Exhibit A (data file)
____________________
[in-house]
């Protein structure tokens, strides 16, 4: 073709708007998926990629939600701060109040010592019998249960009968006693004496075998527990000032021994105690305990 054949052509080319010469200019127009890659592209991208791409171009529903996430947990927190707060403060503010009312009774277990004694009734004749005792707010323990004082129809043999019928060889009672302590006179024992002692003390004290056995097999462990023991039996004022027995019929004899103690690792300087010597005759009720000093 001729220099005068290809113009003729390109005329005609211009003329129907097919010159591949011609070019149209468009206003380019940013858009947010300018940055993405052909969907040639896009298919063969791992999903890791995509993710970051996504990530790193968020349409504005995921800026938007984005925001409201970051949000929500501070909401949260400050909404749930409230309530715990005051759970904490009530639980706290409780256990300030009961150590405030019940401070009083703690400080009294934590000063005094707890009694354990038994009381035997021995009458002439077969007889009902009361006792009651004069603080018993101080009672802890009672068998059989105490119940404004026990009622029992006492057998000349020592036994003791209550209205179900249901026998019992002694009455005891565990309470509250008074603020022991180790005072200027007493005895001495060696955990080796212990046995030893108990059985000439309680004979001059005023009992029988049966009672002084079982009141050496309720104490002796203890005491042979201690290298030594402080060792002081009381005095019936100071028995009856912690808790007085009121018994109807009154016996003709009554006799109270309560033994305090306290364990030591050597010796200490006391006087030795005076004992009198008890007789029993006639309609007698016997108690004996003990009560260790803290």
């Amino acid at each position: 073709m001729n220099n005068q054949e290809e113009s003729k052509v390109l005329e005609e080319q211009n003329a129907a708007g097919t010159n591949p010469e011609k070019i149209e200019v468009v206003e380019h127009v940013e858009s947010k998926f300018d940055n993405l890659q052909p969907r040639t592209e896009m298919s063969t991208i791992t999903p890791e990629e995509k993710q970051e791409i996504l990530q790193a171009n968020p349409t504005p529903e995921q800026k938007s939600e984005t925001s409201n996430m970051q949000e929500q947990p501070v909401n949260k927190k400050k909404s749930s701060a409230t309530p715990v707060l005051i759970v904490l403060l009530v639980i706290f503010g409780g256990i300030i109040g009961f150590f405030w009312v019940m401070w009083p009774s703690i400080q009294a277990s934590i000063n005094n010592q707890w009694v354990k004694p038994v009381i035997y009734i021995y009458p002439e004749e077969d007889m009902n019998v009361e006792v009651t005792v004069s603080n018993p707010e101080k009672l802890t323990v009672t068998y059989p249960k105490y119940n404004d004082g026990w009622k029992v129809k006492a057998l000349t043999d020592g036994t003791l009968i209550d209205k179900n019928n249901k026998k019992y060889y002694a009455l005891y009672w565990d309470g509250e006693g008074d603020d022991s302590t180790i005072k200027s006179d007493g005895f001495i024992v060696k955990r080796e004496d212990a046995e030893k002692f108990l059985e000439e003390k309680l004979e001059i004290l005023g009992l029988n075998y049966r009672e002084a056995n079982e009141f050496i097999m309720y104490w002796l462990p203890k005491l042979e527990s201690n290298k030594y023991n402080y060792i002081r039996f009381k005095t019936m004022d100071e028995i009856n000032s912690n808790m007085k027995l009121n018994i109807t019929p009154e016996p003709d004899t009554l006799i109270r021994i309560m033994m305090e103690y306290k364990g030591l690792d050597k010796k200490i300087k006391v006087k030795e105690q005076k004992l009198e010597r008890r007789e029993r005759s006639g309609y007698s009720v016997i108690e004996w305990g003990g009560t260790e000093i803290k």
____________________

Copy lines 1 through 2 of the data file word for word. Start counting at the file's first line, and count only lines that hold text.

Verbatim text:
[in-house]
């Protein structure tokens, strides 16, 4: 073709708007998926990629939600701060109040010592019998249960009968006693004496075998527990000032021994105690305990 054949052509080319010469200019127009890659592209991208791409171009529903996430947990927190707060403060503010009312009774277990004694009734004749005792707010323990004082129809043999019928060889009672302590006179024992002692003390004290056995097999462990023991039996004022027995019929004899103690690792300087010597005759009720000093 001729220099005068290809113009003729390109005329005609211009003329129907097919010159591949011609070019149209468009206003380019940013858009947010300018940055993405052909969907040639896009298919063969791992999903890791995509993710970051996504990530790193968020349409504005995921800026938007984005925001409201970051949000929500501070909401949260400050909404749930409230309530715990005051759970904490009530639980706290409780256990300030009961150590405030019940401070009083703690400080009294934590000063005094707890009694354990038994009381035997021995009458002439077969007889009902009361006792009651004069603080018993101080009672802890009672068998059989105490119940404004026990009622029992006492057998000349020592036994003791209550209205179900249901026998019992002694009455005891565990309470509250008074603020022991180790005072200027007493005895001495060696955990080796212990046995030893108990059985000439309680004979001059005023009992029988049966009672002084079982009141050496309720104490002796203890005491042979201690290298030594402080060792002081009381005095019936100071028995009856912690808790007085009121018994109807009154016996003709009554006799109270309560033994305090306290364990030591050597010796200490006391006087030795005076004992009198008890007789029993006639309609007698016997108690004996003990009560260790803290």